“In terms of its energy, you couldn’t ask for anything more”. The question was about where to find the magic of Granada and Ana Marín responded with certainty. One out of every four inhabitants in Granada is a university student. No other city of Andalusia enjoys such a high level of adrenalin, which spreads to and is felt on every corner, in every bar, in every environment. The university is one of its most vibrant symbols but there is so much more. The people of Granada have a strong character that swings between major contrasts: The Muslim legacy and Christianity; the conservative majority in the local government and the student majority of the left. Above all however, the difference is most obvious between the classes: Between the majestic town centre and its wealthy middle class, and the bonfires on the streets of the northern district that are lighted to keep the inhabitants warm from the bitter cold coming down from Sierra Nevada.
The place where the character of the city is most visible is the San Agustín Market. In amongst the hake and lobster, the housewives joke about their mala follá (grumpyness), that local characteristic which prevents them from contain their bad moods. But amongst themselves, they use it as an ironic homemade weapon to amuse themselves. During these conversations, the soul of the city flows. Like in any proud Andalusian enclave they consider Granada to be the centre of everything (“we live better here than anywhere else”). Notwithstanding, Granada becomes more and more open-minded every day due to university exchange students and the tourists who come to enjoy the city´s charm.
A key to savouring the city is to rest your weary bones in any bar and enjoy the free assorted tapas that come with your beers. Another advisable way is to go looking for fresh products from the Alpujarras (delicious dried fruits, terrific vegetables) in the stores around the impressive cathedral.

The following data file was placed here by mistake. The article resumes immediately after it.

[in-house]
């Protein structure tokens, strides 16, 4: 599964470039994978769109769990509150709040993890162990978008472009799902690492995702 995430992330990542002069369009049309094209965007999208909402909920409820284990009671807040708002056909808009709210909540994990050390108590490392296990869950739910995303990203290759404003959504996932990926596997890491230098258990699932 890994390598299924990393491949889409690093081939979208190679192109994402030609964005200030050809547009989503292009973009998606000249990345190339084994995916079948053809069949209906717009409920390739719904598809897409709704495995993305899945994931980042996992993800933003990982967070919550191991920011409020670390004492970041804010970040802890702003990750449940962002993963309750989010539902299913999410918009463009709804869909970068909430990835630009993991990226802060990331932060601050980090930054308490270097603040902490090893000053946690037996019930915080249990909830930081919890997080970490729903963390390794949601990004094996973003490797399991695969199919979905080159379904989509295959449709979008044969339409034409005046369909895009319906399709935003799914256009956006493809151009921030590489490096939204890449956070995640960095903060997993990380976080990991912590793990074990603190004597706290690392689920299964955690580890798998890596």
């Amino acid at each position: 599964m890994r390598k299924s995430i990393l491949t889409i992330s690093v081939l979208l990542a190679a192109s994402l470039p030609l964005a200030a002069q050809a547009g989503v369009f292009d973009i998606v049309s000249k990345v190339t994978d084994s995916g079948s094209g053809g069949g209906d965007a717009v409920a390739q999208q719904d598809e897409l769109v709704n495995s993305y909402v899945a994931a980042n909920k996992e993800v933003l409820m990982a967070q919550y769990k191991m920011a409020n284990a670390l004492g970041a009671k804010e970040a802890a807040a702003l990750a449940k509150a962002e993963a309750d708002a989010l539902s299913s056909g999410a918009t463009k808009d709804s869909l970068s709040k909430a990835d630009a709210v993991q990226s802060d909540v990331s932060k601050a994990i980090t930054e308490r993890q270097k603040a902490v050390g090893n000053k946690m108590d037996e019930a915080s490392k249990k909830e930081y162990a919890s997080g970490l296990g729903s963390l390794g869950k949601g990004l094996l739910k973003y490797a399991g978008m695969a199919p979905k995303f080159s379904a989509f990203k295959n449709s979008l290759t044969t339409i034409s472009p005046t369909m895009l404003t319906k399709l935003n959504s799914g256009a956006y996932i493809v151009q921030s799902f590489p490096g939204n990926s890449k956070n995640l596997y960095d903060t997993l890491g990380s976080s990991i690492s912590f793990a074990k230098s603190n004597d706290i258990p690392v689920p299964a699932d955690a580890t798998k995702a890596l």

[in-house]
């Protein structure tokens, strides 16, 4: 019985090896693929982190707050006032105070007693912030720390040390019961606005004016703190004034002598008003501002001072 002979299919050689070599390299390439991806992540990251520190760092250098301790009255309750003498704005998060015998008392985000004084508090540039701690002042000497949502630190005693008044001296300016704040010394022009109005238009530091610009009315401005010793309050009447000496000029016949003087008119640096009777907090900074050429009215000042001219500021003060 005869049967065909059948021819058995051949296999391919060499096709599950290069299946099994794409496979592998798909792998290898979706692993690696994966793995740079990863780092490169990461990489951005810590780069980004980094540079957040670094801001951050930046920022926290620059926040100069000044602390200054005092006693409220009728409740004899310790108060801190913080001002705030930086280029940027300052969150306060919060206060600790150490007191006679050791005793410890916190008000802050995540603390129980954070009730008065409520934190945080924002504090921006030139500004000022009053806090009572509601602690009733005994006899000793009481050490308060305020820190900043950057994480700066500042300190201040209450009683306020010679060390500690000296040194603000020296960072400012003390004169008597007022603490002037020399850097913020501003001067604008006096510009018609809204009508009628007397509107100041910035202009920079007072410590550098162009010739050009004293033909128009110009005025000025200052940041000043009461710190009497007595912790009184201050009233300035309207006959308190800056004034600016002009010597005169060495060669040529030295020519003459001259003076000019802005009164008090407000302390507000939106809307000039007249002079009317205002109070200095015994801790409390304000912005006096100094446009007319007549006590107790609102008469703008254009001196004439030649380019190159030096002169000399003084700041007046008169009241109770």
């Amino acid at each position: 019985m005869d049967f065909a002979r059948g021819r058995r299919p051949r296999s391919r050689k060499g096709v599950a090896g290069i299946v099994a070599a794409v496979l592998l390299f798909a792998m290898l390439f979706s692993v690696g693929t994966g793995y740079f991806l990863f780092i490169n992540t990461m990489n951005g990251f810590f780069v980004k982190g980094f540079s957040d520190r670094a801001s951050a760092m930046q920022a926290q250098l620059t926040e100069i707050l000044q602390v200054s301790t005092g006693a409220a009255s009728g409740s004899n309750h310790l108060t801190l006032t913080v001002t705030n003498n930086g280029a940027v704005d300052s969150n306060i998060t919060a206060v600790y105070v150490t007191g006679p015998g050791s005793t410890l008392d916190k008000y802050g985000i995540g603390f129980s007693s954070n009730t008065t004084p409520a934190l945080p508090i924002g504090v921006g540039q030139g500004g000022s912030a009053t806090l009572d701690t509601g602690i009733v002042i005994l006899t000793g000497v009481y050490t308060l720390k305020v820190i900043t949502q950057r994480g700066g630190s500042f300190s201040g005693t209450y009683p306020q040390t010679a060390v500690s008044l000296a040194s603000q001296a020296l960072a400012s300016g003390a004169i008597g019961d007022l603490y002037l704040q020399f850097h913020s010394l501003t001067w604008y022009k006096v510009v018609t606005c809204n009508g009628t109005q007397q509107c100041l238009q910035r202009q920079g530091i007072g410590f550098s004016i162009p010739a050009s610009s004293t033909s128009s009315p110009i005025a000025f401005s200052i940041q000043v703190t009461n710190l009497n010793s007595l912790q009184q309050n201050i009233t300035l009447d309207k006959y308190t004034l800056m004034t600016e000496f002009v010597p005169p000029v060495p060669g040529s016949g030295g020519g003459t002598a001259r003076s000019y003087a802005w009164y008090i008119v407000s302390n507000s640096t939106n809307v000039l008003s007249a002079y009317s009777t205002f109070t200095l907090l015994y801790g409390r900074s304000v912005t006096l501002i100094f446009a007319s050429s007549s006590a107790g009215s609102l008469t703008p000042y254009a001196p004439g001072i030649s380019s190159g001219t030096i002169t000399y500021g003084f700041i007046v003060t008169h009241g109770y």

In the meantime, the conversations consist mainly of talk about the longed-for arrival of the AVE (Spanish high speed train), the ecological paralysis from the project involving the largest cable railway in the world, the construction boom that has invaded La Vega and the general underdevelopment of infrastructure that hinders the city’s progress. Granada cannot avoid being compared to Seville and although the inhabitants are puffing out their chests, the tone turns sour when this is brought up. Age-old demands are being tended to slowly but surely. While the Tecnological Park of Health is expanding and the metro will some day solve the traffic chaos, the dual carriageway to the Costa Tropical has been delayed for so long that its completion seems like an eternity away. This leaves commuters in utter despair.
After praising their city, the first complaint any person from Granada will have is about discrimination amongst its districts. “There is a strong division between the visible and well looked-after city centre and the potholes and filth of the districts like Almanjavar and La Chana”, complains Silvia Martín, in reference to the abyss that separates her street from the Gran Vía, which has been recently remodelled. The charm of the city fades on the outskirts but its intensity is unquestionable in the centre near the Albaicín. The Moorish district is today a place of refuge for a growing Muslim population as well as young first-time buyers of dilapidated homes in search of an Alhambra address.